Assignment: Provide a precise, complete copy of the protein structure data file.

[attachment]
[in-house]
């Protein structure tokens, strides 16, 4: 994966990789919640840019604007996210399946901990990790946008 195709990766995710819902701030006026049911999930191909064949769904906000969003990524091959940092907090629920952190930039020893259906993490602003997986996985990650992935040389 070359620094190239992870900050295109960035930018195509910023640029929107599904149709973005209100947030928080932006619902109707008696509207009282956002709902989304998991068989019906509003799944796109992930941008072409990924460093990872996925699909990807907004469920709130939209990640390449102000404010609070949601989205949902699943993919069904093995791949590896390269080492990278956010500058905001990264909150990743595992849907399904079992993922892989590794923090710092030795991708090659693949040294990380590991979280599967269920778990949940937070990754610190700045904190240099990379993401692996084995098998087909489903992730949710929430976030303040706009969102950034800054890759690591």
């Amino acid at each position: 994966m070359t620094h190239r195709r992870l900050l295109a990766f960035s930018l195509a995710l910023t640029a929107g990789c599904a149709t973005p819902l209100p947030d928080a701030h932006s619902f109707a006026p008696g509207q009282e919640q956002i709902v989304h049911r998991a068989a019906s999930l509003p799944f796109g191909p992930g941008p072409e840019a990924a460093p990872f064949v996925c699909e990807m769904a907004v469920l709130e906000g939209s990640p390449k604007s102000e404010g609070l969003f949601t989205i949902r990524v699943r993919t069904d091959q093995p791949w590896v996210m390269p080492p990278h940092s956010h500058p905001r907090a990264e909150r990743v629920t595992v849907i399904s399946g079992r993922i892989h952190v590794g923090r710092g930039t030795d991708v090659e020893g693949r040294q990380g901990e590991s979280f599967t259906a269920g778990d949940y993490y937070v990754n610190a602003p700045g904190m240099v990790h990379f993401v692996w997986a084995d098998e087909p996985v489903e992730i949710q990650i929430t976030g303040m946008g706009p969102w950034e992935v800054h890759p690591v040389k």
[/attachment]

[in-house]
């Protein structure tokens, strides 16, 4: 994966990789919640840019604007996210399946901990990790946008 195709990766995710819902701030006026049911999930191909064949769904906000969003990524091959940092907090629920952190930039020893259906993490602003997986996985990650992935040389 070359620094190239992870900050295109960035930018195509910023640029929107599904149709973005209100947030928080932006619902109707008696509207009282956002709902989304998991068989019906509003799944796109992930941008072409990924460093990872996925699909990807907004469920709130939209990640390449102000404010609070949601989205949902699943993919069904093995791949590896390269080492990278956010500058905001990264909150990743595992849907399904079992993922892989590794923090710092030795991708090659693949040294990380590991979280599967269920778990949940937070990754610190700045904190240099990379993401692996084995098998087909489903992730949710929430976030303040706009969102950034800054890759690591």
């Amino acid at each position: 994966m070359t620094h190239r195709r992870l900050l295109a990766f960035s930018l195509a995710l910023t640029a929107g990789c599904a149709t973005p819902l209100p947030d928080a701030h932006s619902f109707a006026p008696g509207q009282e919640q956002i709902v989304h049911r998991a068989a019906s999930l509003p799944f796109g191909p992930g941008p072409e840019a990924a460093p990872f064949v996925c699909e990807m769904a907004v469920l709130e906000g939209s990640p390449k604007s102000e404010g609070l969003f949601t989205i949902r990524v699943r993919t069904d091959q093995p791949w590896v996210m390269p080492p990278h940092s956010h500058p905001r907090a990264e909150r990743v629920t595992v849907i399904s399946g079992r993922i892989h952190v590794g923090r710092g930039t030795d991708v090659e020893g693949r040294q990380g901990e590991s979280f599967t259906a269920g778990d949940y993490y937070v990754n610190a602003p700045g904190m240099v990790h990379f993401v692996w997986a084995d098998e087909p996985v489903e992730i949710q990650i929430t976030g303040m946008g706009p969102w950034e992935v800054h890759p690591v040389k």